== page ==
The records illuminate the complexity of establishing a nonprofit residence for the elderly, from the purchase of land to the legal framework for its ownership and operation.  The early minutes of the Board of Directors and the correspondence between Maria Jergo Belohlavek, the officials of Zivena Beneficial Society, and the National Slovak Society reflect an effort to define the financial and legal roles of the three parties.

The growth and developments of Slovak Garden and its effort to appeal to and promote ethnicity is revealed in its community events, such as the annual Slovak Day; the establishment of local branches of national fraternal organizations; and the publishing of Floridsky Slovak.  Written primarily in Slovak, this newspaper contained articles by Belohlavek on Slovak history, Slovak American interests, and on community activities and residents of Slovak Garden.

There is interesting, although limited, material on the Slovak Radio Circle of Detroit, which aired on WJBK, including meeting minutes, membership lists, reports, and correspondence.  Often ethnic radio programs would request musical recordings from the homeland, and this is revealed in Belohlavek's correspondence with Slovak agencies.  There is also a 1947 letter informing the Slovak Radio Circle of the cancellation of programs, such as theirs, that bought time from the station and then sold portions of it to individual advertisers.  There are also angry letters and a petition denouncing the discontinuance of foreign language programming by the Slovak Radio Circle's subsequent broadcasting station, WJLB, in 1948 (Box 79 Folders 13-14) .

Although this collection does not cover the entire life of Charles Belohlavek, it does help to document the long and fruitful career of an influential Slovak American leader.  Scholars of ethnic retirement communities will find these records valuable, because they are fairly complete for this phase of Belohlavek's life.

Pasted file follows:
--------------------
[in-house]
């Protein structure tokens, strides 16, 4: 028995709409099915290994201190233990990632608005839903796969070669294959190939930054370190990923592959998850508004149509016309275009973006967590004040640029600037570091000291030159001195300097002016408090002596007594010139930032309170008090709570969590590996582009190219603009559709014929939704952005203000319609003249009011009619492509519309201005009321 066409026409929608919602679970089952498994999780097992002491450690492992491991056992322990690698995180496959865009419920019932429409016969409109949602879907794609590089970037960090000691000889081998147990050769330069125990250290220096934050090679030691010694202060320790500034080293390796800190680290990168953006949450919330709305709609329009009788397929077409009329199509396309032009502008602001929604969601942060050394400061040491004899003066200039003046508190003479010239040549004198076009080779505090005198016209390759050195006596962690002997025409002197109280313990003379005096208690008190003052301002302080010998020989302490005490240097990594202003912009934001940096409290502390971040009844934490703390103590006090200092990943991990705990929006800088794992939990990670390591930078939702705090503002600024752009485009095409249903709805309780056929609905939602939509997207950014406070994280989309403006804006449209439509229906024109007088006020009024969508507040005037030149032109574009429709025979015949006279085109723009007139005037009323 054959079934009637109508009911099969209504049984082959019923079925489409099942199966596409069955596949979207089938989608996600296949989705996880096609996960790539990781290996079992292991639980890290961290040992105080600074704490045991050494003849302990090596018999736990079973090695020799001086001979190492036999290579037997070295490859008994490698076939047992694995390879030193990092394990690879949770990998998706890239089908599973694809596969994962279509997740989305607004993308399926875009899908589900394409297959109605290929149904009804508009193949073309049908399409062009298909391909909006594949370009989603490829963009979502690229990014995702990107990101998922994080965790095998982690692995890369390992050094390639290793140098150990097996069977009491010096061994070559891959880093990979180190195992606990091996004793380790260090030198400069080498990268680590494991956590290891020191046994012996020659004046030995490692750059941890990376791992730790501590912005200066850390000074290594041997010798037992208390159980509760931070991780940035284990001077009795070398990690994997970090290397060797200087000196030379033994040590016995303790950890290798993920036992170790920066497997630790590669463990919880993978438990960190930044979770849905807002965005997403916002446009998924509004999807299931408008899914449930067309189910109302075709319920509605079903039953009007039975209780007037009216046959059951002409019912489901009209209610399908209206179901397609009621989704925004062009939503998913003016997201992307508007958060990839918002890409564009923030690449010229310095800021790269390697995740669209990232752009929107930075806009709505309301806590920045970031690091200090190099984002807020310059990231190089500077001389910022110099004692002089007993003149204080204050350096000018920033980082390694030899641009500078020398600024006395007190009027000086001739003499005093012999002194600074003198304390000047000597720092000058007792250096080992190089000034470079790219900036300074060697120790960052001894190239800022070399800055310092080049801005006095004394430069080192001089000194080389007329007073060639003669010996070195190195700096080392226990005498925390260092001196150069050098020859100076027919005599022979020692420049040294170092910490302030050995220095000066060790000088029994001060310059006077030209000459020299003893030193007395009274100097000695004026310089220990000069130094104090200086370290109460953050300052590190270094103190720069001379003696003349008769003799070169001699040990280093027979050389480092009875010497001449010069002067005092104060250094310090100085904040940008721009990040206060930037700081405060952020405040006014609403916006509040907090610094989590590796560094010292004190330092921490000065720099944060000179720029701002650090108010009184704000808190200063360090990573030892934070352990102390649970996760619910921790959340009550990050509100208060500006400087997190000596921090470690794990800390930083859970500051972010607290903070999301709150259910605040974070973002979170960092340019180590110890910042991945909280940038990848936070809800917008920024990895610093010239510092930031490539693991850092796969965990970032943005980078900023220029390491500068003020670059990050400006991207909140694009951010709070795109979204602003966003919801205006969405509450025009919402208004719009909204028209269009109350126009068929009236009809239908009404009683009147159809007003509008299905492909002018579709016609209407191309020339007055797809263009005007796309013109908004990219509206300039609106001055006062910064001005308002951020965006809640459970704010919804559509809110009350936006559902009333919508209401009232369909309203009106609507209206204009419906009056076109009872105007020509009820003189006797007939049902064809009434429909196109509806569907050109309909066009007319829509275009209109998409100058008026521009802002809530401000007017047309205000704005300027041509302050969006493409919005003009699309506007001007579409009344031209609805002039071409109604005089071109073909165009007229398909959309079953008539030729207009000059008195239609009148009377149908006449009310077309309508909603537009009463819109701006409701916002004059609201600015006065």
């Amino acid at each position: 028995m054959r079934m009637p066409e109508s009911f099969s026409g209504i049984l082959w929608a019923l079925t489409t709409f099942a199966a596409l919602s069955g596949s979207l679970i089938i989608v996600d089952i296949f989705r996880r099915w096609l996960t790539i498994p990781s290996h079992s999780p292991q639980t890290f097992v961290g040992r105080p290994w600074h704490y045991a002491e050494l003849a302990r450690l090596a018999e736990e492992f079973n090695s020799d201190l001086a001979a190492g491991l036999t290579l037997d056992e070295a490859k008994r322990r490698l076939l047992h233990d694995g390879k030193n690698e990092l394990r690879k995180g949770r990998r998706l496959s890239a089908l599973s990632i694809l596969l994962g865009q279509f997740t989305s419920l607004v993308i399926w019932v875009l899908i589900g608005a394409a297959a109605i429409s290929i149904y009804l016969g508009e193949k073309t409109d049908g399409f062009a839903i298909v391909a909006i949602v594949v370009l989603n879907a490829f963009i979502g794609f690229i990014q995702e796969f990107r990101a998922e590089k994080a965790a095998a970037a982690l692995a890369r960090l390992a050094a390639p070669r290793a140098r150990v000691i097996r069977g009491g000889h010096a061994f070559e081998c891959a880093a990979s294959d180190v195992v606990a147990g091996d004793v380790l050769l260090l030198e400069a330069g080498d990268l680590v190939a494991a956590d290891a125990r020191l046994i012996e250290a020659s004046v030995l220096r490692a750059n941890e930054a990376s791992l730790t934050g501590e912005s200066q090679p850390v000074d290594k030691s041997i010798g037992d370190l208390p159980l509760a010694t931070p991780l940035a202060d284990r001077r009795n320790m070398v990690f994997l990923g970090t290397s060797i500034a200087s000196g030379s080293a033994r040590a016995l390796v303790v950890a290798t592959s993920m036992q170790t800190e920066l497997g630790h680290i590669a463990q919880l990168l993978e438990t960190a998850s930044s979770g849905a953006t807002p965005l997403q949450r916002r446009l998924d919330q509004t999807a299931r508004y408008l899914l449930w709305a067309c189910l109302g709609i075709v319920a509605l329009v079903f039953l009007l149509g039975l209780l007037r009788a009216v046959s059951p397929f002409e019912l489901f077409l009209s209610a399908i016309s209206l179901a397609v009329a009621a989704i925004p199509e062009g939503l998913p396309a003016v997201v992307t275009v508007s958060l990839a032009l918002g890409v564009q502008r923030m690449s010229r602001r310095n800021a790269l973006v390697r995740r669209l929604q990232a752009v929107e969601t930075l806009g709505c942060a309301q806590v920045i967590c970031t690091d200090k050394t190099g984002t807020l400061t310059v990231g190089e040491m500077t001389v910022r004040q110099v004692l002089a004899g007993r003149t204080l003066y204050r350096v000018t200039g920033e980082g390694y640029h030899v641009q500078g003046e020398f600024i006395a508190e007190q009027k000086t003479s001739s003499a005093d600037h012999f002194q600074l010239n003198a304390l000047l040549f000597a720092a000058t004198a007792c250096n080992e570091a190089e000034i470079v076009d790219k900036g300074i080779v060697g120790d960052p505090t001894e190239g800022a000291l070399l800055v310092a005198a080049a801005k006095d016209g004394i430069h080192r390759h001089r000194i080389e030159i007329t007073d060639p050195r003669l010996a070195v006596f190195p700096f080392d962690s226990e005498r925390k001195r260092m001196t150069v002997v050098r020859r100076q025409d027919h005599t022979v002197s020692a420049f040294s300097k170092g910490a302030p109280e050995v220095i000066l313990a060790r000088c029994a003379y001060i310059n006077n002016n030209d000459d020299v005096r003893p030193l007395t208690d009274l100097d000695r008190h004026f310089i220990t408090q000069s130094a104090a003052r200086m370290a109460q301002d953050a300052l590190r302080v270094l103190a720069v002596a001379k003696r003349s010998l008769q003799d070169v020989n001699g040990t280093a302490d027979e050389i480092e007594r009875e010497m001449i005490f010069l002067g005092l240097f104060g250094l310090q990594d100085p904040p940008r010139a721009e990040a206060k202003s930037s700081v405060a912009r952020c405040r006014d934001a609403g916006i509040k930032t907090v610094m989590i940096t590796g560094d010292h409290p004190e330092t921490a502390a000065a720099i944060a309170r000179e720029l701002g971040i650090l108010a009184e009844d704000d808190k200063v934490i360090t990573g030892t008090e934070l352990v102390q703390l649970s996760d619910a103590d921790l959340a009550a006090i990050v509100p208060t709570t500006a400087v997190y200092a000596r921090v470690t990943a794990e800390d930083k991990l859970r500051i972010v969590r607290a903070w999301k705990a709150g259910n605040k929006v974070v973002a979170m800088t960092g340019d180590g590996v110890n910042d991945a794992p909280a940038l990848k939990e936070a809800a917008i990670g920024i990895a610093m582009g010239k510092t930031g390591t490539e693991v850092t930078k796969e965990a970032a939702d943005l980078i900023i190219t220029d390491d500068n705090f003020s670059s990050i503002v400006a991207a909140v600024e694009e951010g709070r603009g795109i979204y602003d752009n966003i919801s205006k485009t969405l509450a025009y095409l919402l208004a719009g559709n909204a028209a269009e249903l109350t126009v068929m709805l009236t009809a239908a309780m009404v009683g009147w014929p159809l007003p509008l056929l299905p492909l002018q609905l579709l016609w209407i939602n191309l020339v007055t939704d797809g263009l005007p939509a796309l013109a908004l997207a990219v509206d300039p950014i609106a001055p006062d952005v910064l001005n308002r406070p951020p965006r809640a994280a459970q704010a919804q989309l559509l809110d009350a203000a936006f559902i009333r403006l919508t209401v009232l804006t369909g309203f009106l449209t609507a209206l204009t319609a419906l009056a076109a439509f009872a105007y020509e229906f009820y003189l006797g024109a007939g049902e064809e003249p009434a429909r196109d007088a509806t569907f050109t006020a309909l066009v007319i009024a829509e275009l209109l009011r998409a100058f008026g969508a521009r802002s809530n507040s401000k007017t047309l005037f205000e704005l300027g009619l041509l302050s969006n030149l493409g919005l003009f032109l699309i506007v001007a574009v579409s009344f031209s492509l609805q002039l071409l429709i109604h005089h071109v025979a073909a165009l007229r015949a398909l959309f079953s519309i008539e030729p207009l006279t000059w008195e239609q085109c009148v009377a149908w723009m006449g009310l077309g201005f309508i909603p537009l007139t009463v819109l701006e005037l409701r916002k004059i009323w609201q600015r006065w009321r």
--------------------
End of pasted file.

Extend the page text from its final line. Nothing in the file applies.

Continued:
For conservation purposes, highly acidic materials in the collection, such as newsclippings and carbon copies of letters, were photocopied onto acidfree bond paper, and the originals were discarded, with the exception of newsclippings attached in note books.


Manuscript materials related to the Charles Belohlavek Papers include the Pennsylvania Slovak Catholic Union Records and the National Slovak Society Records located at the Balch Institute.  For additional material on ethnic radio programming, see Fiorani Radio Productions Records and the Patrick Stanton Papers at the Balch.


The Charles Belohlavek Papers are organized into five series which reflect Belohlavek's interests and activities.  The series are: I. Personal Documents; II. Correspondence; III. Slovak Garden; IV. Slovak American Organizations; and V. Research Files.  Arrangement within the series varies according to record type and is described below.

SERIES I: PERSONAL DOCUMENTS, 1903-1982, 2 ½ inches (1 box).  Arrangement: files are grouped according to subject and relative importance.

This series includes writings by Belohlavek, some financial records, and burial/cremation papers.  His writings range from autobiographical notes and journals to essays and articles, speeches, eulogies, and poems.  The earliest dated item is a photocopy of the manifest of the ship on which Belohlavek immigrated in 1903.